Mac and cheese is the cheap stuff you feel guilty for serving your children when you know their perfect little grins and glorious giggles, hugs and tiny “I love you Momma’s” so deserve the rich, creamy, delicious kind. The guilt of not having the  physical strength to raise them the way you’d always dreamed and work a regular full time job.  its not having the strength to pick them up when they reach their tiny arms out and say “hold me momma!”. It’s having the strength to pick them up on good days and fearing you’ll lose your balance and fall with them in your arms, and maybe scar their sense of security or faith in you as a momma,  thus creating  trust issues you swore your children would never have to battle  It’s your words slurring with fatigue on the second bedtime reading of Winnie the Pooh because your brain is unable to formulate words well after a long day… and you can’t hold them both at the same time like they deserve and hold a book too, but they so deserve to hear it a second time.. And they also deserve to be held tightly with two strong arms until  they drift of to sleep feeling adored, loved, secure, and safe, the way you never did as a child … Except during the rare Mac n cheese visits at your daddy’s house.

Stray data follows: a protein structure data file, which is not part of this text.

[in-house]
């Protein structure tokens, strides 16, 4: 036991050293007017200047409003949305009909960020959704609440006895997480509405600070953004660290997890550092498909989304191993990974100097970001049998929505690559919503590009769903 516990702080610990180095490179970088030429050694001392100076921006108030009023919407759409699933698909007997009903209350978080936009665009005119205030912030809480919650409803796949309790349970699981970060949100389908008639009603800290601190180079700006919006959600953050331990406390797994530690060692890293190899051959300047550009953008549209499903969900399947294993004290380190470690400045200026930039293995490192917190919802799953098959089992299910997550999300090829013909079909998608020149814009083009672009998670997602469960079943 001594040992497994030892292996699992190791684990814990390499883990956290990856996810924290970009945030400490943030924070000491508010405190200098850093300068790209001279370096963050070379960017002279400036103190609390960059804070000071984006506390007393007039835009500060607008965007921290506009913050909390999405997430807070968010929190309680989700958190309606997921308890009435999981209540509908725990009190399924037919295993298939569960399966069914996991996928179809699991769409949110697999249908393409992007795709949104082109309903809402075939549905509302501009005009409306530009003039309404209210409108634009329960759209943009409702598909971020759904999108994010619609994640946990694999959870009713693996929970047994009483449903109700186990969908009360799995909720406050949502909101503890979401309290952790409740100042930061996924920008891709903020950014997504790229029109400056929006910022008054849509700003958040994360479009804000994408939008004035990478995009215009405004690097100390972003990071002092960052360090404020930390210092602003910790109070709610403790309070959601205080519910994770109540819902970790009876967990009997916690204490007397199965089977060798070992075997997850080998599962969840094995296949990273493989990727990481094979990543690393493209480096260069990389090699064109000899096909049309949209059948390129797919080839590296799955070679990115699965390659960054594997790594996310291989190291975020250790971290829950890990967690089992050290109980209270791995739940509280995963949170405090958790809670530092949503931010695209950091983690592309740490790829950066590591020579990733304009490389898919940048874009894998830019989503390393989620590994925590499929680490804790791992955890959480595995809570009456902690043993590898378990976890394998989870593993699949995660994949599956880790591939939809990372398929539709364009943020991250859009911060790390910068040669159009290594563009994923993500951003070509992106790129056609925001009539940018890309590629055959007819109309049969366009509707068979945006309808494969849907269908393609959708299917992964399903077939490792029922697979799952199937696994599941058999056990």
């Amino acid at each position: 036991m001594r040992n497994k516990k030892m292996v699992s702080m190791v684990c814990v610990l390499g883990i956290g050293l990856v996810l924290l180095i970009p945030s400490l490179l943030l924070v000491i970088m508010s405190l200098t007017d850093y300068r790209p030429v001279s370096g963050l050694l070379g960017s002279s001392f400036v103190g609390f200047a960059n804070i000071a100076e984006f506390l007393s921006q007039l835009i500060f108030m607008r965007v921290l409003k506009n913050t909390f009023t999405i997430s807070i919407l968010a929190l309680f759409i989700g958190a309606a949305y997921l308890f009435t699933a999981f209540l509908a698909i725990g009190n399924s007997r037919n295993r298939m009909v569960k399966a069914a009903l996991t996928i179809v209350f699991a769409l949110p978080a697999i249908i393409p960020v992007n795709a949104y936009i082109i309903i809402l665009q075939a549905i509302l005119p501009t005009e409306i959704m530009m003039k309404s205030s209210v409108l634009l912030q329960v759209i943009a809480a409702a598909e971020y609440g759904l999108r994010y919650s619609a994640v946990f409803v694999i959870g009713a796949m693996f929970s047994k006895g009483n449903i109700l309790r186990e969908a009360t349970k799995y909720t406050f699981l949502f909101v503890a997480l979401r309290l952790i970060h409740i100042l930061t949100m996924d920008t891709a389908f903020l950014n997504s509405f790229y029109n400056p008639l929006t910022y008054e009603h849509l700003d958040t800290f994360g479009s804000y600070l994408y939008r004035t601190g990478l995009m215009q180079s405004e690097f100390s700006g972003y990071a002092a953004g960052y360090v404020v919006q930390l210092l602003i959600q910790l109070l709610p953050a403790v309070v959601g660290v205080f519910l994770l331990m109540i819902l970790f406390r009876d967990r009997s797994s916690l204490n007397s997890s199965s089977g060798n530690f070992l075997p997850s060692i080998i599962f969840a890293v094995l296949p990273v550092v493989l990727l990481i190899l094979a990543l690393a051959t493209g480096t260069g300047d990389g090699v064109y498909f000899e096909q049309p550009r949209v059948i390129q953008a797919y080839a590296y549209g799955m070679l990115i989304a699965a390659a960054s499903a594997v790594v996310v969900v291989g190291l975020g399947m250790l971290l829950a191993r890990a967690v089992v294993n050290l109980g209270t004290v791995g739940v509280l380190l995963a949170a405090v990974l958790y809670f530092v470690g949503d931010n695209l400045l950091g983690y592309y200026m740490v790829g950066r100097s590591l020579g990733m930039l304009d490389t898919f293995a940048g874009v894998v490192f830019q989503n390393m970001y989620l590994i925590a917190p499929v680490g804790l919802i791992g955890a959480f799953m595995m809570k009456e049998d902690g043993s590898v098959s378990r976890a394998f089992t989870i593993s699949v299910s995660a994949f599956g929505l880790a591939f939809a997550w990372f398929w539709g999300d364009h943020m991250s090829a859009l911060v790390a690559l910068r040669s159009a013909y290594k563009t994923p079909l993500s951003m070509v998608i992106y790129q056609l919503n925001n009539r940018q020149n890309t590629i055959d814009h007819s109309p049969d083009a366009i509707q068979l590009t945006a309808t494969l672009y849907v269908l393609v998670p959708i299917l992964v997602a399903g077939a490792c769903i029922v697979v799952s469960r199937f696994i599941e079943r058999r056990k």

This Mac n cheese was the childhood  my children deserved rather than the one I was able to give them.. The one I’d  always dreamed of giving them when i had played with dolls as a child and fantasized about what kind of momma I could be someday, promising myself I would you’d be everything my mother never was.  My children would not know fear or insecurity. They would not know the desperate longing for a momma that played with them every day and read to them and laughed with them and chased away their bad dreams and allowed them to know security in their environment and security of faith and love in and outside of themselves.